Yes, the host blogger will likely edit your post too … but you shouldn’t rely on them to do so. If your post gets lots of attention, you don’t want there to be any glaring mistakes in it! (Plus, look at it from the host’s perspective: would you want to take on a guest post that takes you an hour to edit?)
Make sure you’ve formatted your post correctly – check the guidelines to find out how. Common requests are:
- A Word document attachment
- A Google Document
- HTML code (you can create this by pasting your post into your own blog’s software and copying from the “Text” or “HTML” tab … be careful not to accidentally publish it!)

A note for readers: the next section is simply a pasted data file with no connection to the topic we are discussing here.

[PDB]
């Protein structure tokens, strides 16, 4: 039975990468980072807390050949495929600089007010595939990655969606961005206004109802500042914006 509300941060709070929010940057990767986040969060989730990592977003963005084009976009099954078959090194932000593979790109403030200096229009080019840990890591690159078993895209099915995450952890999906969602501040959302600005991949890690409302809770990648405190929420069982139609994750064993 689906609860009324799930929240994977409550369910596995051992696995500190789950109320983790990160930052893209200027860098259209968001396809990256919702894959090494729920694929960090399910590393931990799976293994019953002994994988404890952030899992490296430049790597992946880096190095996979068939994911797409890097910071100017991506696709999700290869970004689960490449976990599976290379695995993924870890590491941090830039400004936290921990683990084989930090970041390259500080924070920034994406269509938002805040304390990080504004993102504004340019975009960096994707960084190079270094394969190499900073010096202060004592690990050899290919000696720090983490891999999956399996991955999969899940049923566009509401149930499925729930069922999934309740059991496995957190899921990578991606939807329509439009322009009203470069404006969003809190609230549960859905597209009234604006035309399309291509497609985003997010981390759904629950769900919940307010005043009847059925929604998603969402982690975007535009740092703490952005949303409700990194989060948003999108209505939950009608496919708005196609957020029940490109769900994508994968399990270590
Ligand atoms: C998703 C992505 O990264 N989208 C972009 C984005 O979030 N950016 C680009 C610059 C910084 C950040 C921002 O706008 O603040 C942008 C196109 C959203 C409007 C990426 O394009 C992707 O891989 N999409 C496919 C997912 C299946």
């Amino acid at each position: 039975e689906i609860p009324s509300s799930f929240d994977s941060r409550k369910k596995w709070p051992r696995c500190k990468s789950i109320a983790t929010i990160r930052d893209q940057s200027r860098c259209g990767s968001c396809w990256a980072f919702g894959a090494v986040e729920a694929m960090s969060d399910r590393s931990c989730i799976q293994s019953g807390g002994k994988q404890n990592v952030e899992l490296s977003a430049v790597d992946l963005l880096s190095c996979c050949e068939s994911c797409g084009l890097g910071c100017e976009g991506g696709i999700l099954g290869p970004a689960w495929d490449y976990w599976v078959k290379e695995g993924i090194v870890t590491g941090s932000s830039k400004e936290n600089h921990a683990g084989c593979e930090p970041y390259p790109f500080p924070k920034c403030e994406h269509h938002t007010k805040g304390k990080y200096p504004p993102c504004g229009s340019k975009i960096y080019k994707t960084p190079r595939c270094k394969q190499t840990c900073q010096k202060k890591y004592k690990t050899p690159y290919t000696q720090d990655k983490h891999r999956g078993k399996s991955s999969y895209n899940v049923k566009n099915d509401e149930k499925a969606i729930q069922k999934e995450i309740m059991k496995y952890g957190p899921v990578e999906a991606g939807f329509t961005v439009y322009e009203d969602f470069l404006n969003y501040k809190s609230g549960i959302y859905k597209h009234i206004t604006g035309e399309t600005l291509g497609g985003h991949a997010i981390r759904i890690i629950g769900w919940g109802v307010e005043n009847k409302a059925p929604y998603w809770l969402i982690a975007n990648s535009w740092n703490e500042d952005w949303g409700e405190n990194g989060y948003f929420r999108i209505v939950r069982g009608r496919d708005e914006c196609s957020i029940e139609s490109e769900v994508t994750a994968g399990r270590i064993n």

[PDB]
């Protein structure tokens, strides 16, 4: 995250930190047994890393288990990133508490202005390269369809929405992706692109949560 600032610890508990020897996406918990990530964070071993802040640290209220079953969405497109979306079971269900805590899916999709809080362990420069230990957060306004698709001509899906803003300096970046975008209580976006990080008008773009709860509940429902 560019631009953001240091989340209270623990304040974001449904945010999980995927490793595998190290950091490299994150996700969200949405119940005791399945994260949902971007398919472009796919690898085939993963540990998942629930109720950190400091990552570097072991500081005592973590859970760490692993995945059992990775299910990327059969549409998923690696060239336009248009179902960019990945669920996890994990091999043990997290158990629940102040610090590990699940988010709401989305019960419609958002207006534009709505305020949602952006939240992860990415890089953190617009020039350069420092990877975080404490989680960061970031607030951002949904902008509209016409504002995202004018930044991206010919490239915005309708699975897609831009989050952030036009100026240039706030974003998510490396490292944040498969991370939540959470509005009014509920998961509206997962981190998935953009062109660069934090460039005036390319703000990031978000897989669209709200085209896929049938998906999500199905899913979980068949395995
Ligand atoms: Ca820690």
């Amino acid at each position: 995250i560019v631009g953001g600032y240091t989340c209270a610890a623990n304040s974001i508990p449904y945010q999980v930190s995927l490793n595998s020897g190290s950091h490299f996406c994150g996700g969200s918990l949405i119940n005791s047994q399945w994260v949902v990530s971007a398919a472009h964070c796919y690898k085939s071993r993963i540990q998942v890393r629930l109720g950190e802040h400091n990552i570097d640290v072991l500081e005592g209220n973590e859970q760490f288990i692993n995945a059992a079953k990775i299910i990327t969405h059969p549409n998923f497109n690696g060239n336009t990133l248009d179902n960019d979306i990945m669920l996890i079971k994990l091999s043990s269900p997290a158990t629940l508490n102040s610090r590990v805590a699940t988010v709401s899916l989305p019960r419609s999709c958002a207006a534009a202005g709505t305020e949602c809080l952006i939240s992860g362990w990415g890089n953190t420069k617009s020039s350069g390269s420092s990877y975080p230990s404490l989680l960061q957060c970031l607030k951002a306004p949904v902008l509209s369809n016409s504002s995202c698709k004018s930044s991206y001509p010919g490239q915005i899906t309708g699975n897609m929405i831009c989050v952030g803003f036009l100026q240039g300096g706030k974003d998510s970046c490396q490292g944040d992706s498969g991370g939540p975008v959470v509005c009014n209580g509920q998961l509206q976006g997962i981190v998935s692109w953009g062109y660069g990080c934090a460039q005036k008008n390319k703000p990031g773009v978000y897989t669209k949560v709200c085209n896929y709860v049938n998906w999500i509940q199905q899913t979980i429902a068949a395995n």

Think about visuals, too. Some blogs will do this themselves, especially if they have a particular “branded” look to their images, but many bloggers will appreciate suggestions or even images you’ve created yourself.
Earlier this year, Pamela Wilson wrote a five-part series of guest posts here on ProBlogger that was beautifully crafted, complete with graphics: A System for Easily Publishing Consistently Great Content.
I know there’s a lot to take in here. You might want to work through this list one point at a time, as you develop your ideas for a guest post and start to write it.
Don’t aim for perfection, but do aim to make your guest post an example of your best work: after all, if it goes well, there’ll be a lot of eyes on it.
Guest Posting Series
Next week, we’ll be looking at how to follow up once your post has been published.
So far in this series: